There are many reasons why a person might contest an unfair Will. A family provision claim is based on an applicant’s right to be adequately provided for by a deceased person where a Will fails to do that. A successful claim will result in a redistribution of the estate assets in favour of the applicant.
Will contests can arise in very typical, or unusual circumstances. In many cases, the deceased person simply fails to update the Will after his or her personal circumstances change. For example, when a person divorces or separates and then re-partners the old Will may still benefit the ex-partner and may include or exclude beneficiaries not intended by the deceased person.
In other cases, the terms of the Will may be unfair given the unique relationship between the deceased and an applicant. This may occur where only one of several children provide significant care to an elderly parent for an extended period and, in doing so, forego or postpone several aspects of their personal and working life.
Family provision claims may also be made against the proposed distribution of an intestate estate.
No matter what your situation, if you believe you have not been adequately provided for under a Will it is important to discuss your rights promptly with an experienced lawyer. We have represented and achieved excellent results for many clients with genuine family provision claims and will provide timely and considered advice and guidance.
Am I eligible to contest a Will?
An eligible applicant must fall within the criteria prescribed by the Administration and Probate Act 1958 (Vic). An ‘eligible person’ includes:
- A spouse or domestic partner of the deceased;
- A former spouse or domestic partner who at the time of the deceased’s death had not reached a property settlement with the deceased;
- An adult child (subject to financial needs criteria);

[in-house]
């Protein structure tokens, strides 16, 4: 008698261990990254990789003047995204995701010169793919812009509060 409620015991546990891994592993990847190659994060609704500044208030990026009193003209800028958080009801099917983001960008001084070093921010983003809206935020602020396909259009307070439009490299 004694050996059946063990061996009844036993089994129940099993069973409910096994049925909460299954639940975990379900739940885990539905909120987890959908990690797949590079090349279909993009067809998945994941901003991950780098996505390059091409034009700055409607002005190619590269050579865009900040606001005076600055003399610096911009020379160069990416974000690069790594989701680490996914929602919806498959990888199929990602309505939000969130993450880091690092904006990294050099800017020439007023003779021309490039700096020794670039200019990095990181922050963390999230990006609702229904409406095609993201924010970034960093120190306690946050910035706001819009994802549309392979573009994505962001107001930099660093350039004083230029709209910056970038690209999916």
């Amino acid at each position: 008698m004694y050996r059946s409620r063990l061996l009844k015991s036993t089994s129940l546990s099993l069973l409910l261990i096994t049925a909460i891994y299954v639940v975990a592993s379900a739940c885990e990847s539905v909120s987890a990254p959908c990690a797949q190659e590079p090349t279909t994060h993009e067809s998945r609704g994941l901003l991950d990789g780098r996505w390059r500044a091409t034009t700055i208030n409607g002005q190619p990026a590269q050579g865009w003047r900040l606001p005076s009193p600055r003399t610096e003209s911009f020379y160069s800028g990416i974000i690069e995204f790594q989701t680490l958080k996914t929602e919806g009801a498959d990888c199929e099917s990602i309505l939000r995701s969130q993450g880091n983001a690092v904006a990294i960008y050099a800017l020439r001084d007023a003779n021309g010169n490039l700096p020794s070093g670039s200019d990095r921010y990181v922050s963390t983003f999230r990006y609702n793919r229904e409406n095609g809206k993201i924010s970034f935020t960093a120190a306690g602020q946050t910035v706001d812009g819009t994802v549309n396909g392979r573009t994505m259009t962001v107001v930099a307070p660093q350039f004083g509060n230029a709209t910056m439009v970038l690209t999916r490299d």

- A child, adopted child or step-child of the deceased who at the time of the deceased’s death was a minor, full-time student aged between 18 and 25 years, or of any age and under a disability;
- A person, child under 18 years, student aged between 18 and 25 years or child under a disability, who for a substantial time believed that the deceased was his / her parent and was treated by the deceased as his / her natural child;
- A registered carer of the deceased;
- A grandchild of the deceased (subject to dependency criteria);
- A member of the household of which the deceased was also a member, or a person who was previously a member and would have likely been a member in the near future (subject to dependency criteria).
Settling your claim
Once eligibility is established, an applicant must show that the deceased owed a moral obligation to provide for him or her and failed to do so.
Our lawyers are experienced negotiators and will make every effort to settle your matter out of Court. Most claims can be settled through negotiation and / or mediation. Claims will be assessed by both sides, in light of the parties’ respective evidence and the factors that a Court would take into consideration, should it be litigated.
- The applicant’s personal circumstances including age, health and mental state;
- The needs, financial resources and earning capacity of the applicant compared with those of any other eligible persons or the actual beneficiaries;
- The size of the estate;
- The deceased’s intentions with respect to the applicant;
- The nature and length of the relationship between the applicant and the deceased and the deceased’s obligations to that person and any other person including the actual beneficiaries named in the Will;
- The character and conduct of the applicant;
- Whether the applicant made any financial or non-financial contributions to the deceased personally or to his or her property.
Family provision claims are complex and must be made within strict timeframes. If you believe you have been left out of a Will or treated unfairly and would like a confidential discussion our lawyers are happy to assist. We will determine your eligibility to make a claim, prepare your matter and negotiate and settle your case, avoiding expensive litigation wherever possible.